The Mercian Brand, the authentic wine from Japan, was born in 1949.
Its name is a coinage of merci, the French word for “thank you,” and an, meaning “person.” Initially its labels featured a trademark with four small designs – the sun, a mountain, a river, and grapes – as an expression of gratitude to nature.
Sweeter wines were the mainstream in Japan in the 1940s and 50s, so the process of transition for domestically-produced wines into the authentic dry wines we know today took a variety of steps.
One of these was the 1964 Tokyo Olympic Games.
A string of modern hotels were built to welcome visitors to the Olympics, and patrons took to consuming wine with Western-style dishes at restaurants. To better fit the settings of luxury hotels and restaurants, Mercian adopted a rare 3-label design that divided the grape harvest year and variety, typically contained within one label, into three separate labels for a more appealing look.
Then in 1966, Mercian 1962 (White) won Japan’s first gold prize in an international wine competition. This marks the moment when the world acknowledged the quality of Japanese wines, and the era in which Mercian’s passion for winemaking finally came to fruition.
The subsequent boom in overseas travel, the Expo ’70 in Osaka, and other opportunities for interaction with the rest of the world deepened the Japanese relationship with wine.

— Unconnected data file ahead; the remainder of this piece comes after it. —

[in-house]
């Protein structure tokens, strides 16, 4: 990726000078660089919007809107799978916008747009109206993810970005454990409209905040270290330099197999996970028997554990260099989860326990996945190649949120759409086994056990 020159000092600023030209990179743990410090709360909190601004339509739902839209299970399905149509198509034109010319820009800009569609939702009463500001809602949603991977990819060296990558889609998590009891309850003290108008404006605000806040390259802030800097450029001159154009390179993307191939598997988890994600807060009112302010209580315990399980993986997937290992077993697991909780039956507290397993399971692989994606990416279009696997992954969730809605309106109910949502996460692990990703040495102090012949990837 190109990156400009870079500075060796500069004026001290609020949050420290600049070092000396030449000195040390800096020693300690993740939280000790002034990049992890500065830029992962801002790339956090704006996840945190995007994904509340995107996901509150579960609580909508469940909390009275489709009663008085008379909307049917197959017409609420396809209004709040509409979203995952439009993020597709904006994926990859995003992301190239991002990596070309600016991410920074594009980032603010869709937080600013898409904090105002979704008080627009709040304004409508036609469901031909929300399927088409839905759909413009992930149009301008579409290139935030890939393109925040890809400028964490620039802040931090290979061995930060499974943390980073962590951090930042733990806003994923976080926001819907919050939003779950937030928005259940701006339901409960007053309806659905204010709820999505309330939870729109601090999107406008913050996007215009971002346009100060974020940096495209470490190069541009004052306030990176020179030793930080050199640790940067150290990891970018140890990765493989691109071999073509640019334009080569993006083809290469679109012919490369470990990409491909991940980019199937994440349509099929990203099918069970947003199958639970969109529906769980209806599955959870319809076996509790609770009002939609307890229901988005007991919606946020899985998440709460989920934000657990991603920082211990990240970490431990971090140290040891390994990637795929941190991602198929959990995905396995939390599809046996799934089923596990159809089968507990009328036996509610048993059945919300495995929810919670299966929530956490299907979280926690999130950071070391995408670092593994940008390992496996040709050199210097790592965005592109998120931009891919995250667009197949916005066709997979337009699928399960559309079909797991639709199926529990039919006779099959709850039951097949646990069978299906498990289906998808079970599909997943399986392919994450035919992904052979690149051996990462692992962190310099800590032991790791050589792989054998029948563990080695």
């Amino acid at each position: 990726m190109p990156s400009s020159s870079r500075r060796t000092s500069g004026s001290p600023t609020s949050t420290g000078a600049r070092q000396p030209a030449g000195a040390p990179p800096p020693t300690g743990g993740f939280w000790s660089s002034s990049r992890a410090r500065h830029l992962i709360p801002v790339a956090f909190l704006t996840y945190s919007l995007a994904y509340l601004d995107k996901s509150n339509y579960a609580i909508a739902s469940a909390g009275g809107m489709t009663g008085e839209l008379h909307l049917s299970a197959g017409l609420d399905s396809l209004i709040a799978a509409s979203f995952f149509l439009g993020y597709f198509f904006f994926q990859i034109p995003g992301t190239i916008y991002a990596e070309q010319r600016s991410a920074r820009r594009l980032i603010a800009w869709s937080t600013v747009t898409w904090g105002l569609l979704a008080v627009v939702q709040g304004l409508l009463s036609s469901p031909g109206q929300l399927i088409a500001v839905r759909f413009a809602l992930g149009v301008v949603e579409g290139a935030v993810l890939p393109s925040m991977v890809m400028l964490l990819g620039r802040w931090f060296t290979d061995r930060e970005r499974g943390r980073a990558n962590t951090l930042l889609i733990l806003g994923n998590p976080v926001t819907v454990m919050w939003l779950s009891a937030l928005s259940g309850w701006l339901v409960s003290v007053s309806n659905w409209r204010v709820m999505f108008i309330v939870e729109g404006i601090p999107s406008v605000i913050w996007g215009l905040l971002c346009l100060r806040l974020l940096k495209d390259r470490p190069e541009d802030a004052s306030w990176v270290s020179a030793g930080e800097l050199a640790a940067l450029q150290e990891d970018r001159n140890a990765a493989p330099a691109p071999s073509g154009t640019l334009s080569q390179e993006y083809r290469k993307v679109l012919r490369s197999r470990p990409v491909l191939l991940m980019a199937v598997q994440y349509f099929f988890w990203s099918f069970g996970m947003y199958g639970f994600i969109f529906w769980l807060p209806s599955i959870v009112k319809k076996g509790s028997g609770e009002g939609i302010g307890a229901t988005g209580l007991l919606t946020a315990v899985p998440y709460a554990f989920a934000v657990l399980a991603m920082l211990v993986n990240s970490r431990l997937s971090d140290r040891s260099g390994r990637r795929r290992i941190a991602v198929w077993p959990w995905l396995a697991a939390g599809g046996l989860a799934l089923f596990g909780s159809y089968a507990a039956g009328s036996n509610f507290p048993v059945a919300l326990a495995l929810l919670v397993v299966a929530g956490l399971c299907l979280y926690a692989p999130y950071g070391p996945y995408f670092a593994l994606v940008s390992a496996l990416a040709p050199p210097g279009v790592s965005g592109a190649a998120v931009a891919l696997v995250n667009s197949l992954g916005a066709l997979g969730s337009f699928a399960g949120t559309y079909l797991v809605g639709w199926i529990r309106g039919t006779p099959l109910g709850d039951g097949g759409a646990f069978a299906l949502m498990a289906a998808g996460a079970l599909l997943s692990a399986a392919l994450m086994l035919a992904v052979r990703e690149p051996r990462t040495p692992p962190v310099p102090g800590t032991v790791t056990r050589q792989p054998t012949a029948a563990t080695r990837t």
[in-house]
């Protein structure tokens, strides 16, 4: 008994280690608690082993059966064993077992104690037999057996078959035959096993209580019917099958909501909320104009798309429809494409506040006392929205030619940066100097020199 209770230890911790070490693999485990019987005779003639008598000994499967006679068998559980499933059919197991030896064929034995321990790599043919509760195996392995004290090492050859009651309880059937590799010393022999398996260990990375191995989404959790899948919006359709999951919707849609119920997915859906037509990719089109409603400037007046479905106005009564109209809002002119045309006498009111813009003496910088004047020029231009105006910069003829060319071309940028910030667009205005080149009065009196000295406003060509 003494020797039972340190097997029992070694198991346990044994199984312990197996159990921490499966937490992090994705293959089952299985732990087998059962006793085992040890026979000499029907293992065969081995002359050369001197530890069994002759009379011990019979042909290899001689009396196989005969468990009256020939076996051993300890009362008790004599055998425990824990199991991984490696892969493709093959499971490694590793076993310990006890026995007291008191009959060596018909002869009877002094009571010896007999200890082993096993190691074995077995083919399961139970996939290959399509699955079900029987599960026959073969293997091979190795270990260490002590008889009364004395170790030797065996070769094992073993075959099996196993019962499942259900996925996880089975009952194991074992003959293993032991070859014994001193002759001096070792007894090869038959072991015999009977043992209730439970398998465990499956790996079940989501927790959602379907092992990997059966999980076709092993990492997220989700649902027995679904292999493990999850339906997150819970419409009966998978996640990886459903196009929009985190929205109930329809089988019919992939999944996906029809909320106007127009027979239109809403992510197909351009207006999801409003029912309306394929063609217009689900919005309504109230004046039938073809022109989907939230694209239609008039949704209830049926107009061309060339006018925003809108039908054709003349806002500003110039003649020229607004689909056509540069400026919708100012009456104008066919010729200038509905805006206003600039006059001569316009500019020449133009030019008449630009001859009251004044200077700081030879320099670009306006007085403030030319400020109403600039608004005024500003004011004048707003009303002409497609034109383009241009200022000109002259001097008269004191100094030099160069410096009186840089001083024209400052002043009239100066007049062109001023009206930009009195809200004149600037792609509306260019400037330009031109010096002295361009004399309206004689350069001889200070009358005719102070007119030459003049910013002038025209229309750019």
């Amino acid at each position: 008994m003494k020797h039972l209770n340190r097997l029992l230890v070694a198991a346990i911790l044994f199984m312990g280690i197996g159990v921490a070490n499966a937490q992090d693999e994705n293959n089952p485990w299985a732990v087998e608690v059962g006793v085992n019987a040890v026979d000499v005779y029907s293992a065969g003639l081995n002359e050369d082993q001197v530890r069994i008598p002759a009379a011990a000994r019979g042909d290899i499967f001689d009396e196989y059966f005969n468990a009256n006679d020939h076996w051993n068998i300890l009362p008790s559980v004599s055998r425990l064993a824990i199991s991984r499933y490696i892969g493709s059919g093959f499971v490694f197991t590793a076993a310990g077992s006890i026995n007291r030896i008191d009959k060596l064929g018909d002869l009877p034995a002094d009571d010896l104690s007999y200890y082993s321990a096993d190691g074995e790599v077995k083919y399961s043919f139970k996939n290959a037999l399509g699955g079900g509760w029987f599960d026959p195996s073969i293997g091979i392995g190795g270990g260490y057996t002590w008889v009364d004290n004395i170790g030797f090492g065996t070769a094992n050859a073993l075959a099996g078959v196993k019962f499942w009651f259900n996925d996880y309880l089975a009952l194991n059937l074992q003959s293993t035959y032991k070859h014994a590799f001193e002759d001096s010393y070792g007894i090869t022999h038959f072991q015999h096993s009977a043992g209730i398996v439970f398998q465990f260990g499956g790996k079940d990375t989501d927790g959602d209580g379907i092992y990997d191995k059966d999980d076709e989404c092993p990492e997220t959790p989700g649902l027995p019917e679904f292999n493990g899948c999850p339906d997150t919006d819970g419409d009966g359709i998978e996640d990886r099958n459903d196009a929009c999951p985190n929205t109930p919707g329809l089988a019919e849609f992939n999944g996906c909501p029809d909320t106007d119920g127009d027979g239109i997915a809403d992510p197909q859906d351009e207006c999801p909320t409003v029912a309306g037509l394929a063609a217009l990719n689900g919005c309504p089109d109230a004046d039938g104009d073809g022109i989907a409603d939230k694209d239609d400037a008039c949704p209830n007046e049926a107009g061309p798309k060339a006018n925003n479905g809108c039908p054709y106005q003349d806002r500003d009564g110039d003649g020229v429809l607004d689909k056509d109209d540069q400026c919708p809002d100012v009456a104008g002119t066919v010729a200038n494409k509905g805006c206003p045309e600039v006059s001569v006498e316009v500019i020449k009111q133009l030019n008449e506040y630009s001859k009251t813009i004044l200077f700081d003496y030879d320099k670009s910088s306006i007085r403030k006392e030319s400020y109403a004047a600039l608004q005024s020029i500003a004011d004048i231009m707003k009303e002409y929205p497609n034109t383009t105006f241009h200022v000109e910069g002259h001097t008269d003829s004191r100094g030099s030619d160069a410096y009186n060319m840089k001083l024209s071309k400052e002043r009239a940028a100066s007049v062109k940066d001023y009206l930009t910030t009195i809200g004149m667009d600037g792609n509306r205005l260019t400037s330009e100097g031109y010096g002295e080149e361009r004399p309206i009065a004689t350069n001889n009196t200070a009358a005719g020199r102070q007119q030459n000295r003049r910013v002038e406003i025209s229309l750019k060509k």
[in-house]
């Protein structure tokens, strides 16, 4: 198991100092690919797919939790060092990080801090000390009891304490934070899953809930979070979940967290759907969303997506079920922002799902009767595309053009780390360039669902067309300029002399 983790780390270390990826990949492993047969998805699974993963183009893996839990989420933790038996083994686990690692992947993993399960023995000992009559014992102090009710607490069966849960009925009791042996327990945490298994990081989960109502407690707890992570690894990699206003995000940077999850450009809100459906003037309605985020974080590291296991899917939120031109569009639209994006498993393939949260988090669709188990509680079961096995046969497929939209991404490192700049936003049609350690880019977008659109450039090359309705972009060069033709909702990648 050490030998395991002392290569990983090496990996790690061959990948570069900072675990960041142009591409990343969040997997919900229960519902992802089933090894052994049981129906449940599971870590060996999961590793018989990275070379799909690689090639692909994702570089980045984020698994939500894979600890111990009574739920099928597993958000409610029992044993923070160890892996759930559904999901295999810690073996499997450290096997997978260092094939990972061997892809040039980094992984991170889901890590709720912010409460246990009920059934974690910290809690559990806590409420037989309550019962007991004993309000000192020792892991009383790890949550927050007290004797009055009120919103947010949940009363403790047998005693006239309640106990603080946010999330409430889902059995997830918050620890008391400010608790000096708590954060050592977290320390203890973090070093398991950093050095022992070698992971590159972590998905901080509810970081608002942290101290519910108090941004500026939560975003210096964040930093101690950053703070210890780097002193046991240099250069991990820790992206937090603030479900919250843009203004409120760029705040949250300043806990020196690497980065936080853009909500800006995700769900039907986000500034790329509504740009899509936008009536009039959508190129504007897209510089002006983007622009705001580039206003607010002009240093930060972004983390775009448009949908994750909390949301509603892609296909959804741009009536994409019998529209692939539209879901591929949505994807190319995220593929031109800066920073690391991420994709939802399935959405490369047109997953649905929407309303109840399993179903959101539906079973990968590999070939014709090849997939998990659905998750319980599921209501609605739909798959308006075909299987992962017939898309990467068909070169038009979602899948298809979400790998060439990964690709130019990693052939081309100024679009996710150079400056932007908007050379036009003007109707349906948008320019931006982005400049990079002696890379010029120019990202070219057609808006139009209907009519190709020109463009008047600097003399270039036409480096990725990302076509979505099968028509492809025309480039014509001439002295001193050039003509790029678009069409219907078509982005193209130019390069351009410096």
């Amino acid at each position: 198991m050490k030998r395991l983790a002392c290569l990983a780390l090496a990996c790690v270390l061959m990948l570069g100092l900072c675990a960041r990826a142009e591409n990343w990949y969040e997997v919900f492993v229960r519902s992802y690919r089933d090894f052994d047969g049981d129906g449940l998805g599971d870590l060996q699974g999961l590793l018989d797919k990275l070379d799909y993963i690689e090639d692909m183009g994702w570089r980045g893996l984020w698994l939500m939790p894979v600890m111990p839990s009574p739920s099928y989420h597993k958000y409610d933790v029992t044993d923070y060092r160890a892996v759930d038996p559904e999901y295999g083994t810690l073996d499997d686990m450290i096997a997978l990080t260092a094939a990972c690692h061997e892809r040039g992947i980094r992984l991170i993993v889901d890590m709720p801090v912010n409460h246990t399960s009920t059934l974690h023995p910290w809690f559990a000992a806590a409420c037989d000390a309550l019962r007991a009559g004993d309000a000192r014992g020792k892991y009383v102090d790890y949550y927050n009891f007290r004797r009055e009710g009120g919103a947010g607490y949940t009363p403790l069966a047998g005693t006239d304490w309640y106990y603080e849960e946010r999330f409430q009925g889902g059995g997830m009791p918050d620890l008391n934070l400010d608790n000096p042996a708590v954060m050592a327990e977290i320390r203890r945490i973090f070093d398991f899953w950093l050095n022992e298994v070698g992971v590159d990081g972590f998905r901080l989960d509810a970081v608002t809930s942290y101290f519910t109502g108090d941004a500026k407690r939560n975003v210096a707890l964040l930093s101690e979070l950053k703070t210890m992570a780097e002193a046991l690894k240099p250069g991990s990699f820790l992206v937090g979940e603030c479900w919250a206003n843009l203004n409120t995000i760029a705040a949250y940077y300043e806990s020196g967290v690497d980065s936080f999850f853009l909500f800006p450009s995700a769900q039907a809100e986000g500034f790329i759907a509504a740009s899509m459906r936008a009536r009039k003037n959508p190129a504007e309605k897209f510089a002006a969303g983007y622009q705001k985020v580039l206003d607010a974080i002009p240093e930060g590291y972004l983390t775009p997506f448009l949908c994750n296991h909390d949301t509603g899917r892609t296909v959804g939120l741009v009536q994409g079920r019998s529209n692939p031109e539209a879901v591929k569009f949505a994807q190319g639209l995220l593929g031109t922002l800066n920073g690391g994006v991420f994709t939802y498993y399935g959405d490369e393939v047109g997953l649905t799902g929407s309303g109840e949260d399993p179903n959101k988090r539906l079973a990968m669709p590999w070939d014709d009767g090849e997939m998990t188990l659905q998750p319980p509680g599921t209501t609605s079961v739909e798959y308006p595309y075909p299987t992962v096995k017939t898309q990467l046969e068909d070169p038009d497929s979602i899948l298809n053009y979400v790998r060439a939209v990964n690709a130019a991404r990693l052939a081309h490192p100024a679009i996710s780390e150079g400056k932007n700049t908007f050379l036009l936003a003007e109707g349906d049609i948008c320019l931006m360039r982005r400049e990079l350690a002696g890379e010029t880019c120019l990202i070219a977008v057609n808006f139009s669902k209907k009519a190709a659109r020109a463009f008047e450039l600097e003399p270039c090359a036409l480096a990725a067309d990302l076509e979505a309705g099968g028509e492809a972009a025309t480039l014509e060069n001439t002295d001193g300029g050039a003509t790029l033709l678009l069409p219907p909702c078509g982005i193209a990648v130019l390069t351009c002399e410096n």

Outside of the Katsunuma region, Mercian turned its attention to cultivating the merlot variety of European grapes grown in Kikyogahara in Nagano Prefecture. Its 1989 release of Château Mercian Shinshu Kikyogahara Merlot 1985 was awarded the Grand Gold Medal at the International Competition of Wine in Ljubljana, sending another signal to the world about the exceptional quality of Japanese wine. The brand is still beloved to this day as Château Mercian Kikyogahara Merlot, although originally Mercian had made a point of including the Shinshu name to emphasize that the grapes had been cultivated there.
Koshu is a wine grape variety native to Japan. Once known for its relatively unassuming aroma and unexceptional personality, Koshu wine was reborn in 1983 through a trial of the Sur lie aging process, which had been used in the Loire region of France. The result was a crisp, dry wine with a much fuller flavor – a giant leap to authentic wine that some say was revolutionary. Mercian shared the Sur lie method with other wineries in Katsunuma in the spirit of revitalizing winemaking in the region. Today, Sur lie is the leading winemaking method for Koshu wine.
© 2007 Kirin Holdings Company, Limited.